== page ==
Transition to EMRs may be slowed by long period of running parallel paper and electronic systems, a survey suggests.
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As hospitals transition to electronic medical records (EMRs), many are not adequately planning for the intermediate period when they might be running dual paper and electronic systems, a records management firm says, based on results of a survey.
"I don't see a real, well-defined way of dealing with the hybrid [paper-electronic] world," Ken Rubin, senior vice president and general manager for healthcare at Iron Mountain, told InformationWeek Healthcare. Instead, Rubin said he sees kind of a "no-man's land" between paper and digital recordkeeping.
"We see a haphazard approach to scanning [paper records]," Rubin said, referring to a survey of hospital-based information managers.
Boston-based Iron Mountain released survey results earlier this month just ahead of the first anniversary of the publication of the final stage 1 rules for "Meaningful Use" of EMRs.
According to the survey, 70% of the 201 health information professionals queried in April expect that their organizations will achieve Meaningful Use this year. But only 14% expect to be rid of paper records within a year. That means that there will be a fairly long transition period, and that worries Rubin.
"It's going to retard the true 'Meaningful Use' of EMRs," he said. Even though the regulations to qualify for federal incentive money really only address future patient visits, not what healthcare providers should do with existing paper records, Rubin said that dual paper-electronic methods are inefficient and costly--and may not convey a sense of urgency to change-averse physicians.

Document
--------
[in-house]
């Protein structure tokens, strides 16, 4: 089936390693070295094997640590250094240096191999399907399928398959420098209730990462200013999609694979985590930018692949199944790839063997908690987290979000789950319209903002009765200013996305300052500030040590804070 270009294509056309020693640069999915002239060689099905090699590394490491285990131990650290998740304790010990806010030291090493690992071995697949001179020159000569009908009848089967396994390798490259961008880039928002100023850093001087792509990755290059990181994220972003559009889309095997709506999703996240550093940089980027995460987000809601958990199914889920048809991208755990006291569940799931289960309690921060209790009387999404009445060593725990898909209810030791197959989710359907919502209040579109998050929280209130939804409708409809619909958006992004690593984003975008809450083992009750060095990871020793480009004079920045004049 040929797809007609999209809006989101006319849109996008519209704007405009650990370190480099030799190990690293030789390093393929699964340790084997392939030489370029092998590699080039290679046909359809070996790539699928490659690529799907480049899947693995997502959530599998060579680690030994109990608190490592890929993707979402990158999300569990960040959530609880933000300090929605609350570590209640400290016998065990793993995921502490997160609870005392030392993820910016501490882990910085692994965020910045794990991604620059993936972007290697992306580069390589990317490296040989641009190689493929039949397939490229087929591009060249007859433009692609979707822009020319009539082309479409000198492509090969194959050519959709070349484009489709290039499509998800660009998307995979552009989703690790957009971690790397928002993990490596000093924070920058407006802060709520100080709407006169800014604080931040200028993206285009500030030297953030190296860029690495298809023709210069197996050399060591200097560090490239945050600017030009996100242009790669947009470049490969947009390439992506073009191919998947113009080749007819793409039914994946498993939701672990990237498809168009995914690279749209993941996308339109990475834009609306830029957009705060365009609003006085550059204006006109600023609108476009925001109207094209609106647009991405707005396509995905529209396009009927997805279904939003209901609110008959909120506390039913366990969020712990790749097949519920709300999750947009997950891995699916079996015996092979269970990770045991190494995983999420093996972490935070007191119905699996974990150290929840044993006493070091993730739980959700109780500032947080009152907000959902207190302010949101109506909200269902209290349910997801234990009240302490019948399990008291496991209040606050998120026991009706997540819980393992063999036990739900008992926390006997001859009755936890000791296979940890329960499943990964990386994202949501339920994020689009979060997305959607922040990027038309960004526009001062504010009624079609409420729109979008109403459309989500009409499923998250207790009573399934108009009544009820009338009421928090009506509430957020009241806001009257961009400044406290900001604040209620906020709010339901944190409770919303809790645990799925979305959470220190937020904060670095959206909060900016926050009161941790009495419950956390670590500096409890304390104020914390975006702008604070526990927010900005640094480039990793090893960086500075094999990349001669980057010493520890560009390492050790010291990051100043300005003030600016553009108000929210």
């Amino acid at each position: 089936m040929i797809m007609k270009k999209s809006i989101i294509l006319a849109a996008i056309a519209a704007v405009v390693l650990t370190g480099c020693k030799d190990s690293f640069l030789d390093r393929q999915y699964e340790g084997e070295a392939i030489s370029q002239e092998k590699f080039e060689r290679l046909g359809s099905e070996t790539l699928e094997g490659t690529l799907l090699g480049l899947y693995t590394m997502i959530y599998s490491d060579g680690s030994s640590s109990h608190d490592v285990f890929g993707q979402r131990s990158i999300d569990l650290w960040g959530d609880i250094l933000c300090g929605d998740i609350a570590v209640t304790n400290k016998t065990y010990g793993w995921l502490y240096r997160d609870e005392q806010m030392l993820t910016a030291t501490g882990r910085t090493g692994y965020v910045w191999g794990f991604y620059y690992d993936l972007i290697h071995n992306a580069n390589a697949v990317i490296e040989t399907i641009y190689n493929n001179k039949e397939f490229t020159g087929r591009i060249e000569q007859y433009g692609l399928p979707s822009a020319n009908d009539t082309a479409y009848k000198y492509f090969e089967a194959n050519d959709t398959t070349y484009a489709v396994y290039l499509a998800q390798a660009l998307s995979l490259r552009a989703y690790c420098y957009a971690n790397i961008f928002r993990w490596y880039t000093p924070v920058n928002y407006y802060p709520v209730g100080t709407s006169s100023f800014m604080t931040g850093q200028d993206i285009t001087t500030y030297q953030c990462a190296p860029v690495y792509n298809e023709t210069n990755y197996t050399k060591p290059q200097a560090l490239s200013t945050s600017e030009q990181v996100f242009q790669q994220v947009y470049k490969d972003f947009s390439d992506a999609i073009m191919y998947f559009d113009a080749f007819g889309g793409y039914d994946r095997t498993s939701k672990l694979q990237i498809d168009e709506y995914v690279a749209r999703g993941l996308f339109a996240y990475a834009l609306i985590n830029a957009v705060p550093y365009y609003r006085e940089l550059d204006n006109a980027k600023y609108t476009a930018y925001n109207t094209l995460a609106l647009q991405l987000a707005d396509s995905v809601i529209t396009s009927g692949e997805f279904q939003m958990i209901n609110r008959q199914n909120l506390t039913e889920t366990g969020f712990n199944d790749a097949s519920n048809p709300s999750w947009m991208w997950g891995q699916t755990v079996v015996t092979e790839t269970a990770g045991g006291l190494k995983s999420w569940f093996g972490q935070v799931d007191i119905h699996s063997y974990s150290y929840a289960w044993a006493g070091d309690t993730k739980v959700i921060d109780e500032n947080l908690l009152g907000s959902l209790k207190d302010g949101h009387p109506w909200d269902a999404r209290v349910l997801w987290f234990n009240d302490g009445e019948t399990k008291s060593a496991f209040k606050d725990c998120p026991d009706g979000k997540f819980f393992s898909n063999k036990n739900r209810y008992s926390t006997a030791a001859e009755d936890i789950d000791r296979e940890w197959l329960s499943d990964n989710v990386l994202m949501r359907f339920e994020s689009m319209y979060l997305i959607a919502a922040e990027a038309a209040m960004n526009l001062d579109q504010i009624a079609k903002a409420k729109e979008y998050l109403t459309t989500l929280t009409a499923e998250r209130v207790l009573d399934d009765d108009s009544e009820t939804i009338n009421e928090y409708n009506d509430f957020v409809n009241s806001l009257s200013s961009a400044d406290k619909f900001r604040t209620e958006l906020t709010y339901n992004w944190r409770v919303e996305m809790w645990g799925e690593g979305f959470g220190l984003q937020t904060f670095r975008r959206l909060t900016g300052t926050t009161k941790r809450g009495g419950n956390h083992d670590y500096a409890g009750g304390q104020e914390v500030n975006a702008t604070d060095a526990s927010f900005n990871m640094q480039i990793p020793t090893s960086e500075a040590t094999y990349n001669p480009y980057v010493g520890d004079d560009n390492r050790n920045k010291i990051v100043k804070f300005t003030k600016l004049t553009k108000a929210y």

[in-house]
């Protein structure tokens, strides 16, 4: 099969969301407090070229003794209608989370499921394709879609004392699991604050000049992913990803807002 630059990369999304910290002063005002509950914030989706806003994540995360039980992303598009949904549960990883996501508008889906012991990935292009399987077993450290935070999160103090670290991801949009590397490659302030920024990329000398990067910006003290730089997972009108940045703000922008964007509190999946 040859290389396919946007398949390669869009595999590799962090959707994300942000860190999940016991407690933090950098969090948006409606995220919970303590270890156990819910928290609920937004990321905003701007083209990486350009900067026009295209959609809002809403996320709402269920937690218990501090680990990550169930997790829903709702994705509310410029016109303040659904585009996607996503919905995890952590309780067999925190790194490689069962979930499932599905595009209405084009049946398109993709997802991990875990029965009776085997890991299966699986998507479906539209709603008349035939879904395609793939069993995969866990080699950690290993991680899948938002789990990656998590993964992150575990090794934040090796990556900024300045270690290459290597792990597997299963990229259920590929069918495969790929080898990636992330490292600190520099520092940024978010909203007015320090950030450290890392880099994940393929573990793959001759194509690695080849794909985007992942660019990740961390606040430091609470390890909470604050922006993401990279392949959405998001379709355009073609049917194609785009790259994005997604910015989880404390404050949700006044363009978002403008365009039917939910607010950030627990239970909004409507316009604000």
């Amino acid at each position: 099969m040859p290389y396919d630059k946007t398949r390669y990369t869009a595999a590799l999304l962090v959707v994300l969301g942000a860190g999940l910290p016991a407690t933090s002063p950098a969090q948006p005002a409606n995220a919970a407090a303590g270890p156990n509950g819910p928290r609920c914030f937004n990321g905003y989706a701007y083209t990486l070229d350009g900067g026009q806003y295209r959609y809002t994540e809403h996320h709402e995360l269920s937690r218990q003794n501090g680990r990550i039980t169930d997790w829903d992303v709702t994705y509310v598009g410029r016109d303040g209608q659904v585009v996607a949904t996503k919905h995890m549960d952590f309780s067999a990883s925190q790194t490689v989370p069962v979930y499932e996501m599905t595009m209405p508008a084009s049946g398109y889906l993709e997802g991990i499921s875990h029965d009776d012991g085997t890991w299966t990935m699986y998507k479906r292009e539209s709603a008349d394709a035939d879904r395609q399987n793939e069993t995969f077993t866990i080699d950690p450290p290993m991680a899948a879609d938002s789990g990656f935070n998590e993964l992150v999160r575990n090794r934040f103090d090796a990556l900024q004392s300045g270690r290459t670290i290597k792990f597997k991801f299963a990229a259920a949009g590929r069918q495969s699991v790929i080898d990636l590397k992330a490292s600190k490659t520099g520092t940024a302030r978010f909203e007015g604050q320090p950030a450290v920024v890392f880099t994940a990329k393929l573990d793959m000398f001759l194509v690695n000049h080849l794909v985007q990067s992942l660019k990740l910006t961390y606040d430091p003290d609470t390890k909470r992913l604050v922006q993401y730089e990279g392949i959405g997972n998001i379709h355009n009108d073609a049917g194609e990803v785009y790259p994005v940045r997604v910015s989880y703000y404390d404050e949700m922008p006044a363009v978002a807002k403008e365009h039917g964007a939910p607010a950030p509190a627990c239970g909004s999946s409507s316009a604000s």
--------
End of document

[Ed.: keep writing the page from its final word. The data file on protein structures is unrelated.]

"The faster you can get to the other side, the faster you'll get physician adoption," Rubin said. "If we can get rid of their 'binky' and drive toward the EMR, they we'll get to the adoption faster."
About one-third of hospitals surveyed have decided to scan all paper records, even those that are redundant or outdated. Nearly half of larger hospitals have completed scanning plans, but only 23% of hospitals with fewer than 150 beds have.
But scanning and management of paper records often is not well coordinated with an EMR implementation. More than half of all survey respondents did not know what their scanning budgets were and a mere 5% could say what their cost per scanned image was.
About three-fourths did report having clear policies regarding scanning, filing, and shredding of paper records, though a small portion of those only had such policies for active records. Approximately two in 10 did not have any sort of policy.
Rubin also expressed concern that many hospitals were not deploying the right kind of staff to record conversion. Full-time file clerks do the scanning in about 29% of the organizations represented in the survey, something they might not be adequately trained for. "Two-thirds to three-quarters of them would not be able to be hired by a scanning company," Rubin said.
According to Rubin, scanning professionals really need to know what parts of the chart are most useful to end users--clinicians and billing coders--and they should understand how to index scanned records. Low-paid file clerks do not always have those skills, he said.
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